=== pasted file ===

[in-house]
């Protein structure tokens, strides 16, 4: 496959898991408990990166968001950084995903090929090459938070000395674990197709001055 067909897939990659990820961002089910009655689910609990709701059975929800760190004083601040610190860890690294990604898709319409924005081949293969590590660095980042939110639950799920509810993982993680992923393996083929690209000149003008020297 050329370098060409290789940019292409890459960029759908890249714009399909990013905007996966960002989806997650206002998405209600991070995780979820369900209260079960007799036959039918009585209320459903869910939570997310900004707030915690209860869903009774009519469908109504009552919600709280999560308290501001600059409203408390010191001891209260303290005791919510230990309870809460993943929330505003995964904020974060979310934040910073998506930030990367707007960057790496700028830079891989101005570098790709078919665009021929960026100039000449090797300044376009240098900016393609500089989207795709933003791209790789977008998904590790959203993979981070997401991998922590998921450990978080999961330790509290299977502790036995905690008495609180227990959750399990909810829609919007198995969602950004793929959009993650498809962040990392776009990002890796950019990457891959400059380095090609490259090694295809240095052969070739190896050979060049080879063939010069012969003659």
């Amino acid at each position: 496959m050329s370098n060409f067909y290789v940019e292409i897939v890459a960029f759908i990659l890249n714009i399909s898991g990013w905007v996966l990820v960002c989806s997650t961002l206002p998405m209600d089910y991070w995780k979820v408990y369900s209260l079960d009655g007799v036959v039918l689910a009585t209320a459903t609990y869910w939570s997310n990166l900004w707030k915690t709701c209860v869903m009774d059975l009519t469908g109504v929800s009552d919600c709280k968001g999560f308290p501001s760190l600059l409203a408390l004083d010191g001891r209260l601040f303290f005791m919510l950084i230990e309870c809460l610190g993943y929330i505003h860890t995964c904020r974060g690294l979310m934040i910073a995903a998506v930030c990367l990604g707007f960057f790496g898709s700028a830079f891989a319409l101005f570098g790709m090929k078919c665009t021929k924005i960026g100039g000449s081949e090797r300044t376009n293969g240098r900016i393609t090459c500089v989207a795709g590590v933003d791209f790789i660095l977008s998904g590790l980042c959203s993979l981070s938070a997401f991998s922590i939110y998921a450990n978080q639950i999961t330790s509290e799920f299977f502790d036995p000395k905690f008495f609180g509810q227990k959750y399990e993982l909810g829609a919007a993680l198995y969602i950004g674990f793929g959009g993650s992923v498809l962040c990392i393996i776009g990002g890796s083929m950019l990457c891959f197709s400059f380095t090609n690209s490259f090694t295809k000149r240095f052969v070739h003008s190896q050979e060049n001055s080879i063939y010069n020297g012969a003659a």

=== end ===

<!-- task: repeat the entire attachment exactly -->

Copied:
[in-house]
């Protein structure tokens, strides 16, 4: 496959898991408990990166968001950084995903090929090459938070000395674990197709001055 067909897939990659990820961002089910009655689910609990709701059975929800760190004083601040610190860890690294990604898709319409924005081949293969590590660095980042939110639950799920509810993982993680992923393996083929690209000149003008020297 050329370098060409290789940019292409890459960029759908890249714009399909990013905007996966960002989806997650206002998405209600991070995780979820369900209260079960007799036959039918009585209320459903869910939570997310900004707030915690209860869903009774009519469908109504009552919600709280999560308290501001600059409203408390010191001891209260303290005791919510230990309870809460993943929330505003995964904020974060979310934040910073998506930030990367707007960057790496700028830079891989101005570098790709078919665009021929960026100039000449090797300044376009240098900016393609500089989207795709933003791209790789977008998904590790959203993979981070997401991998922590998921450990978080999961330790509290299977502790036995905690008495609180227990959750399990909810829609919007198995969602950004793929959009993650498809962040990392776009990002890796950019990457891959400059380095090609490259090694295809240095052969070739190896050979060049080879063939010069012969003659």
């Amino acid at each position: 496959m050329s370098n060409f067909y290789v940019e292409i897939v890459a960029f759908i990659l890249n714009i399909s898991g990013w905007v996966l990820v960002c989806s997650t961002l206002p998405m209600d089910y991070w995780k979820v408990y369900s209260l079960d009655g007799v036959v039918l689910a009585t209320a459903t609990y869910w939570s997310n990166l900004w707030k915690t709701c209860v869903m009774d059975l009519t469908g109504v929800s009552d919600c709280k968001g999560f308290p501001s760190l600059l409203a408390l004083d010191g001891r209260l601040f303290f005791m919510l950084i230990e309870c809460l610190g993943y929330i505003h860890t995964c904020r974060g690294l979310m934040i910073a995903a998506v930030c990367l990604g707007f960057f790496g898709s700028a830079f891989a319409l101005f570098g790709m090929k078919c665009t021929k924005i960026g100039g000449s081949e090797r300044t376009n293969g240098r900016i393609t090459c500089v989207a795709g590590v933003d791209f790789i660095l977008s998904g590790l980042c959203s993979l981070s938070a997401f991998s922590i939110y998921a450990n978080q639950i999961t330790s509290e799920f299977f502790d036995p000395k905690f008495f609180g509810q227990k959750y399990e993982l909810g829609a919007a993680l198995y969602i950004g674990f793929g959009g993650s992923v498809l962040c990392i393996i776009g990002g890796s083929m950019l990457c891959f197709s400059f380095t090609n690209s490259f090694t295809k000149r240095f052969v070739h003008s190896q050979e060049n001055s080879i063939y010069n020297g012969a003659a």